The lack of social scene is also no doubt due to the ridiculous amount of work students are expected to do outside of class. Never again will I complain about the workload of my course at Kent – someone read this blog to me next year if I do. Speaking of…

4. The workload is completely DIABOLICAL

At Kent, I have on average 11 hours a week, being split over four or five modules, totalling 60 credits per term. In Paris however, I only have to take 60 credits for the entire year. ‘Result!’ I thought upon finding this out last year. Little did I know however that at French universities, modules aren’t worth 15/30 credits a piece like at Kent…they’re worth on average three or four credits. This has left me taking nine modules this semester alone, for a measly total of 32 credits. These nine modules collate to 17 hours of lectures a week, and countless pages of reading outside of it. Oh, and did I mention that there’s also weekly essays to be handed in for at least four of these nine modules, and weekly quizzes on what we’ve covered? Yeah, fun times being had by all.

5. Their language skills are so much better than ours

WARNING. This is a generalisation.

The main purpose of a year abroad is to improve your language skills, which indeed I think it inevitably does do. The main thing I’ve noticed since coming here and meeting people however is even if I meet someone who isn’t studying English, their English is still significantly better than my French, AND I’M A FRENCH STUDENT. I guess I have previous years of year abroad students who worked as language assistants to thank for that.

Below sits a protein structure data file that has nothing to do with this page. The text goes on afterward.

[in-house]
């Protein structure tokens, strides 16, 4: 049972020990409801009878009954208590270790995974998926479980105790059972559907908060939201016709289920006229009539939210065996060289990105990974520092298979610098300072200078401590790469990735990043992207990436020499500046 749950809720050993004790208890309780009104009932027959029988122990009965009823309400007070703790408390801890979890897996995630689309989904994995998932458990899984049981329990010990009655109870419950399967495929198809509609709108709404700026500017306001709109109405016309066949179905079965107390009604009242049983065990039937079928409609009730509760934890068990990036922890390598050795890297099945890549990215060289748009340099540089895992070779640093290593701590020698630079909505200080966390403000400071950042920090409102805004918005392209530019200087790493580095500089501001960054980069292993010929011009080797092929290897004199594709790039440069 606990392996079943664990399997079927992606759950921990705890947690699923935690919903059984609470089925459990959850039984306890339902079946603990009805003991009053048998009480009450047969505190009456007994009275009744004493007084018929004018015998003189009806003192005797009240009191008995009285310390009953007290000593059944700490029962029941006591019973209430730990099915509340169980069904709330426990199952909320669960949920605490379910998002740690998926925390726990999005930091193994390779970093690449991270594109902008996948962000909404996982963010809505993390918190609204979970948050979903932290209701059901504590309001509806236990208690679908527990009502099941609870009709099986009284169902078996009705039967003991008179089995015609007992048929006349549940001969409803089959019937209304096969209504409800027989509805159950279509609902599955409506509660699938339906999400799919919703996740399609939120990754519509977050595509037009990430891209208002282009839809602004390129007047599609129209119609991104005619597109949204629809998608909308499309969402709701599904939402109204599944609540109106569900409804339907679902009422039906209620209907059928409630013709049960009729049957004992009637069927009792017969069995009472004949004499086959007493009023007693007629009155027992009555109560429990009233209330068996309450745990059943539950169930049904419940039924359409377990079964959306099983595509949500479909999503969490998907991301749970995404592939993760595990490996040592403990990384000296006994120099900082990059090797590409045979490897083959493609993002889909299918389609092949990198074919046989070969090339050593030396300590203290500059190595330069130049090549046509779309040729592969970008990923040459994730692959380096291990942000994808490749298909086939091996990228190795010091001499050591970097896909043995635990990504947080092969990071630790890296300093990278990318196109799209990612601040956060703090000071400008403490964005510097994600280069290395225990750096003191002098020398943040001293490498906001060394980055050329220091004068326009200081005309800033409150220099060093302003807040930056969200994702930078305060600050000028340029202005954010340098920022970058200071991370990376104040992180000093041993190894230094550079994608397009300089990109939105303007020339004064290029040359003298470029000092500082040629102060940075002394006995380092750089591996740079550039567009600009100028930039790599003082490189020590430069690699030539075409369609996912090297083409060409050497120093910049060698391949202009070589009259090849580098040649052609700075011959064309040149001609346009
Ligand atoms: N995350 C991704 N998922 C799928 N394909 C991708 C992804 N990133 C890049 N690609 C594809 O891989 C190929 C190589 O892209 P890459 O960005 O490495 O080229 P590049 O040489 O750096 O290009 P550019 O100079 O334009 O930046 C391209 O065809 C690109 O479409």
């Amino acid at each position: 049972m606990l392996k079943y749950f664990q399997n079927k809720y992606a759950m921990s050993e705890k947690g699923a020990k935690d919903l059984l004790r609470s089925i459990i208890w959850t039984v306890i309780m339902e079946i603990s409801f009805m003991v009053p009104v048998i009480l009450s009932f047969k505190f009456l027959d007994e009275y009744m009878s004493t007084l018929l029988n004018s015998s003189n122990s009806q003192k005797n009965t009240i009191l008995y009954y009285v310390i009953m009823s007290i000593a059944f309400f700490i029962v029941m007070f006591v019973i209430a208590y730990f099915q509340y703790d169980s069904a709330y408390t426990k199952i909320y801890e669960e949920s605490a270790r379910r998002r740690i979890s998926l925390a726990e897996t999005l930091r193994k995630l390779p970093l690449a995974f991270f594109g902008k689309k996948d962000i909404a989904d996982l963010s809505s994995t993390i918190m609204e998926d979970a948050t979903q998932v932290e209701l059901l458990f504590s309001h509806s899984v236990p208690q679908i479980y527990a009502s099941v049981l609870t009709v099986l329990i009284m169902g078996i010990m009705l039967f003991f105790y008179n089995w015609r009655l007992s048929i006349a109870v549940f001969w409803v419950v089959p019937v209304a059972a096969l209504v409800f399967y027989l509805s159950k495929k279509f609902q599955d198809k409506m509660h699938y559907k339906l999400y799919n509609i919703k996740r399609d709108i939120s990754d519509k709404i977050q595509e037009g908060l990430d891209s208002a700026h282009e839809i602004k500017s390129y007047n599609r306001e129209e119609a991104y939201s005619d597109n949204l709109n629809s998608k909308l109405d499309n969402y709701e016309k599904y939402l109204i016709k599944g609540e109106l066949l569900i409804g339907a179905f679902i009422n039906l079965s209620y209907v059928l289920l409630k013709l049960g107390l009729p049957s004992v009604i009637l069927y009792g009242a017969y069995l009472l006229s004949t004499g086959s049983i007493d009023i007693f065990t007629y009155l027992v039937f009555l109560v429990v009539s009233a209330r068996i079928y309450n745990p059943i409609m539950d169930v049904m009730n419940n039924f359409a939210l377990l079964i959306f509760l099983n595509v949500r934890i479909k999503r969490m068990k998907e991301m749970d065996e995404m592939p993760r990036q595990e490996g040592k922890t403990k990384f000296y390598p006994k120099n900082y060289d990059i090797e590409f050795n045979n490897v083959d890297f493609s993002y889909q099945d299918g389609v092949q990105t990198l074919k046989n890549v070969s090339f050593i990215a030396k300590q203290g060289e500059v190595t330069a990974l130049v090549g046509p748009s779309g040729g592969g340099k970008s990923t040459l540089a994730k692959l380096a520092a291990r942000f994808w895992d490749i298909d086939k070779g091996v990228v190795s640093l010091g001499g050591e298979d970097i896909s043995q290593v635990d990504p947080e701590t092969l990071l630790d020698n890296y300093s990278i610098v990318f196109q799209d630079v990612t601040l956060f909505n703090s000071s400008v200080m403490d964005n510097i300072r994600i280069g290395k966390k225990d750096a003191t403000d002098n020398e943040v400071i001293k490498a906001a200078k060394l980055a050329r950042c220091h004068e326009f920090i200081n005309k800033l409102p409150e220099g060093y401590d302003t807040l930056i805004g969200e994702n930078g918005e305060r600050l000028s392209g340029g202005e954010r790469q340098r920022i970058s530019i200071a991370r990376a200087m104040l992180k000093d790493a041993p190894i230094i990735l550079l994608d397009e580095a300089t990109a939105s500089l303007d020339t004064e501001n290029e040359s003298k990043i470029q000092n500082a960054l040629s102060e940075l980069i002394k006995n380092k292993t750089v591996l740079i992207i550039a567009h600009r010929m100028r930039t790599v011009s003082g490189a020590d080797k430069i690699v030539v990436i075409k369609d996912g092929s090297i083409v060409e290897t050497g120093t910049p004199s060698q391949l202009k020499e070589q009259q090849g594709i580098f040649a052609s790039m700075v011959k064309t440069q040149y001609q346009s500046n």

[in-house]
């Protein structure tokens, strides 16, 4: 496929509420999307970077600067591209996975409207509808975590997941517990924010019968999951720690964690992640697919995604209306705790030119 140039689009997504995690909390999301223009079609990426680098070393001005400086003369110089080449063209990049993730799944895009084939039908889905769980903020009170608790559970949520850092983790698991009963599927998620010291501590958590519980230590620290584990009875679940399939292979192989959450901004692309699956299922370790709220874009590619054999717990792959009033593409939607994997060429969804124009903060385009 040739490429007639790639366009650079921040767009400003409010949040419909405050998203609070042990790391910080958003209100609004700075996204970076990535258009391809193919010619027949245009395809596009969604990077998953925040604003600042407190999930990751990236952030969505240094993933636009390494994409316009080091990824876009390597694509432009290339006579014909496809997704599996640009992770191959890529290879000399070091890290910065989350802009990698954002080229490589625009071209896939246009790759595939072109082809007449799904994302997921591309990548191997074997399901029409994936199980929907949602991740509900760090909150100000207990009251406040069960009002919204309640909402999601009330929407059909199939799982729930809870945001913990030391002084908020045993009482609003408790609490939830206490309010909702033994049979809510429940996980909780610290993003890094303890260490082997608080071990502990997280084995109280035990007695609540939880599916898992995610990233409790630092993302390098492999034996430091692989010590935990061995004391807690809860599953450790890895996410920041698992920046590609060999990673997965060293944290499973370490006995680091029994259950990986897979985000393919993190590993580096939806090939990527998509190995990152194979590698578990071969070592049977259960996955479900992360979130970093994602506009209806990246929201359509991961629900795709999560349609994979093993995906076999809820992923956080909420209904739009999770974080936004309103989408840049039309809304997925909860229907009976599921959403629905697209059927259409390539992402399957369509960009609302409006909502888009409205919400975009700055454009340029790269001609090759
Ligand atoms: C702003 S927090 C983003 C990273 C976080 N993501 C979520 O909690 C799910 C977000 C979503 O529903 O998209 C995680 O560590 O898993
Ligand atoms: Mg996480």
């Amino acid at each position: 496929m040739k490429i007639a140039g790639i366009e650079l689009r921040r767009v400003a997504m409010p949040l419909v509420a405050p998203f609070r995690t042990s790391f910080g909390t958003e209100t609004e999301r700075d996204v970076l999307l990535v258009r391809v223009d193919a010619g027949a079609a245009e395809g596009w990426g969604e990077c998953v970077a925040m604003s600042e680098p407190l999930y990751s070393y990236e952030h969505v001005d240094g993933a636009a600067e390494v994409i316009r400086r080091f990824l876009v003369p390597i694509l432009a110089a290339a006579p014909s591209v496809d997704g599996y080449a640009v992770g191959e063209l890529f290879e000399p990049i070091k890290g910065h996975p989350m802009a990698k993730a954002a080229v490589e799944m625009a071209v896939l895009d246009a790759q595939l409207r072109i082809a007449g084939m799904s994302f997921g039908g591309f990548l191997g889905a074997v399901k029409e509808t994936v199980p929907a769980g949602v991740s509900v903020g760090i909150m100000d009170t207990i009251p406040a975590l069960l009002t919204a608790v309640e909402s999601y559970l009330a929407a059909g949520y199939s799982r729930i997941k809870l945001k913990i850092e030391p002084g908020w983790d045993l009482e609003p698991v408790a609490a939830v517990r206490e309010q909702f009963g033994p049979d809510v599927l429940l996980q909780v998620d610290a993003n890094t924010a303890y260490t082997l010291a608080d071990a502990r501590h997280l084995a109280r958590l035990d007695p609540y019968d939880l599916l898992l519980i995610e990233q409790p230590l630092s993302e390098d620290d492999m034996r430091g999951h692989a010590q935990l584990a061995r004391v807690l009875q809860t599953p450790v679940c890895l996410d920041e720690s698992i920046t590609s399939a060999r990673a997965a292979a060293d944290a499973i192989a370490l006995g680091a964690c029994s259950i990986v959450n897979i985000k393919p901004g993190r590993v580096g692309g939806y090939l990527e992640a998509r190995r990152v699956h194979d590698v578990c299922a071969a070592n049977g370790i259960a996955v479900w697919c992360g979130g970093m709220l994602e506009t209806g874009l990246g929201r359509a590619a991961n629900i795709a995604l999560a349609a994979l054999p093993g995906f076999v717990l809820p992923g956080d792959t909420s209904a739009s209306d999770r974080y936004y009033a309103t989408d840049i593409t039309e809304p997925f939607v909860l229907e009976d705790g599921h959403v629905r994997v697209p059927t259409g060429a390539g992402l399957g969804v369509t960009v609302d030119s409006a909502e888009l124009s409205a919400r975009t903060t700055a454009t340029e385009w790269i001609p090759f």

It has to be said though that all in all this is a brilliant thing. It’s always comforting to know that if I literally can’t make sense of what a person is saying, or have no means of replying, I can ask them to say it in English, or I can reply in a mixture of English and French, simply to keep the conversation flowing. I’ve taken a few English literature classes whilst here which are taught half in English half in French, and have struck a deal with the French kids that they can practice their English on me if I can practice my French on them. Needless to say this creates some bizarre sounding conversations, but it is a lot of fun.

…Wow, that last point almost didn’t sound like a complaint. Go me!

 

Follow Nat on Twitter here.

 

 

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2 Responses to “A Year in Paris #2: Travel Blog”

  1. J. Tennant

    Dec 06. 2013

    I too considered going to a foreign land to study. However, like your experiences in many ways, the entire ordeal proved very stressful and I actually left as soon as I could (I’m glad you are sticking this out)!

    I had this long-black-haired British teacher for ‘Chemistry’ lessons who wore black robes and always used to pick on some kid with a scar and glasses. Then there was the headteacher whose beard was so impressive that I often used to dream about sleeping inside it. The train ride to and fro, however, was delightful.

    Keep it up Tipping.

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  2. Alex

    Dec 11. 2013

    Paris is a beautiful city, with regards to the language I always found even if they could speak English..they didn’t want to! Was often very hard to ask for help, directions etc, but everyones experiences are different!

    Reply to this comment